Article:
Changing practice to remove the use of ‘soft’ skills will:

  • remove an unhelpful expression from skills literature, an expression that is unclear, inconsistently used, ambiguous.
  • increase consistency in referencing communication and interpersonal skills.
  • increase acceptance of the value of social skills and the need for all people to develop them, regardless of their work preferences.

Let’s look at the case for excluding ‘soft’ skills in more detail.

1. The importance of consistent professional terminology

Terminology is part of the special knowledge of a professional. Carefully defined terminology standardises the means of communication, enables people in a profession to communicate clearly, reducing ambiguity and increasing clarity.

The quality of professional terminology will affect knowledge representation and transfer, impacting research, policy, marketing, training, education, products and services.

A term like ‘soft’ skills, that has no precise, agreed, unambiguous meaning, is unhelpful to any profession.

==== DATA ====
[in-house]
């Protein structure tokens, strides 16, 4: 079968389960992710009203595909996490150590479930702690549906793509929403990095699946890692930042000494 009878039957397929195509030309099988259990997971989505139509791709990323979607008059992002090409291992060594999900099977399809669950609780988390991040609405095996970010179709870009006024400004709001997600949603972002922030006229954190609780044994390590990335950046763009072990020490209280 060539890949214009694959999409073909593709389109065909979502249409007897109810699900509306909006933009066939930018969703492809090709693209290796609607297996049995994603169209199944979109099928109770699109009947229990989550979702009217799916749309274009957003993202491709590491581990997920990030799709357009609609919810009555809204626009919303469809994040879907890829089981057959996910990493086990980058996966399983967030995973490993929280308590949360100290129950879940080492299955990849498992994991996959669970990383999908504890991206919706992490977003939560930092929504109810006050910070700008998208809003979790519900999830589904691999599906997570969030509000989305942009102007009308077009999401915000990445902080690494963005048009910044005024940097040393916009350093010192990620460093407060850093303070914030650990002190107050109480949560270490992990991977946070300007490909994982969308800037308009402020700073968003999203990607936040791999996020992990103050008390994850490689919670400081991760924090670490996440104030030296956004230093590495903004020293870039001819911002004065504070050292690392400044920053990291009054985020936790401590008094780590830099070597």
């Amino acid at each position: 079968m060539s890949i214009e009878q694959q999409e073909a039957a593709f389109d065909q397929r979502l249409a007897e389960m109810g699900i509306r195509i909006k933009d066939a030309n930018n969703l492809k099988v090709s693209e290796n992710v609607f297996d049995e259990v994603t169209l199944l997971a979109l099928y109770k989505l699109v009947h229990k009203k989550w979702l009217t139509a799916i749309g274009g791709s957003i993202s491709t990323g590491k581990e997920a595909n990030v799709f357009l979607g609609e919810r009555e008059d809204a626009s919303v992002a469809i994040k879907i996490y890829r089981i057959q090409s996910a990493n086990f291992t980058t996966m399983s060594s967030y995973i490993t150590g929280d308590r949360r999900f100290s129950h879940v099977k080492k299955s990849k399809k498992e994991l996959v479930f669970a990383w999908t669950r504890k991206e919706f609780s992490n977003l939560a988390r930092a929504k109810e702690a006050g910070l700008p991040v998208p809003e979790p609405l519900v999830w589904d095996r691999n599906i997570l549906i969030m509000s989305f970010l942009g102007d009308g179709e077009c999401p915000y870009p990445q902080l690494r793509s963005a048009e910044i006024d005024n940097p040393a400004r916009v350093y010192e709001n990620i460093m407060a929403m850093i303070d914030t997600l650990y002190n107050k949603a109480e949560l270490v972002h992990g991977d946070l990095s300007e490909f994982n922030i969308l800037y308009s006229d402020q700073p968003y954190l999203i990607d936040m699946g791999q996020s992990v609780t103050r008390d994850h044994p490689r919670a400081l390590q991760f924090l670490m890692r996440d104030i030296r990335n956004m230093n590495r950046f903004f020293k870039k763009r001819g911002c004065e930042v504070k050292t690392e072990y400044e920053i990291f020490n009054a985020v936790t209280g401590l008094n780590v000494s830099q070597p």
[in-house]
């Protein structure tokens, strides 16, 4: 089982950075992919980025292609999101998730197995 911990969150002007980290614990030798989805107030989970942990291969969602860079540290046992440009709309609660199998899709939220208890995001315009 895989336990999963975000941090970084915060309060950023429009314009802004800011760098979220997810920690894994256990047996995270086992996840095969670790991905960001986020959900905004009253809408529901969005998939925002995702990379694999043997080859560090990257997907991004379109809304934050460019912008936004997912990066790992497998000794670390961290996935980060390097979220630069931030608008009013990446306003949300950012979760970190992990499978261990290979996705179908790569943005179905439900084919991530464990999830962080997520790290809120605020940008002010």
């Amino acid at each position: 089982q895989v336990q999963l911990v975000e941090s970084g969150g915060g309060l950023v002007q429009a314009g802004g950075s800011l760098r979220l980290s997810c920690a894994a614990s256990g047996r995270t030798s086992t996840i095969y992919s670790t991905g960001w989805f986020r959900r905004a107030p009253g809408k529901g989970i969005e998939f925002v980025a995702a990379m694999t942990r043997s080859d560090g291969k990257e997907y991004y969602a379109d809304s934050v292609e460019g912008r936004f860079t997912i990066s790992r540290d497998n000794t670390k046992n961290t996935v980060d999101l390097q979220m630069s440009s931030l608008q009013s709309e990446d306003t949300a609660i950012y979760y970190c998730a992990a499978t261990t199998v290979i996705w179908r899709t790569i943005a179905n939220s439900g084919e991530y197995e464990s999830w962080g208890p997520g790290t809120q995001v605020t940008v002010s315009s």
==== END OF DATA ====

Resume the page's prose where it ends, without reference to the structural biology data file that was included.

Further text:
2. The Career Development Profession recognises the importance of communication and interpersonal skills.

The Career Development Profession recognises the importance of communication and interpersonal skills in both its Professional Standards and in career management competencies, outlined in the Australian Blueprint for Career Development [ABCD].

These documents refer to specific skills and recognise the importance of communication and interpersonal skills across the lifespan. Nowhere are these skills referred to as ‘soft’ skills.

3. Research identifies the growing importance of communication and interpersonal skills for future work

Both international and Australian research points to the continuing importance of communication skills, and the increasing need for higher-order interpersonal skills. Plus, these social skills are the ones more likely to resist automation.

Examples of this research are: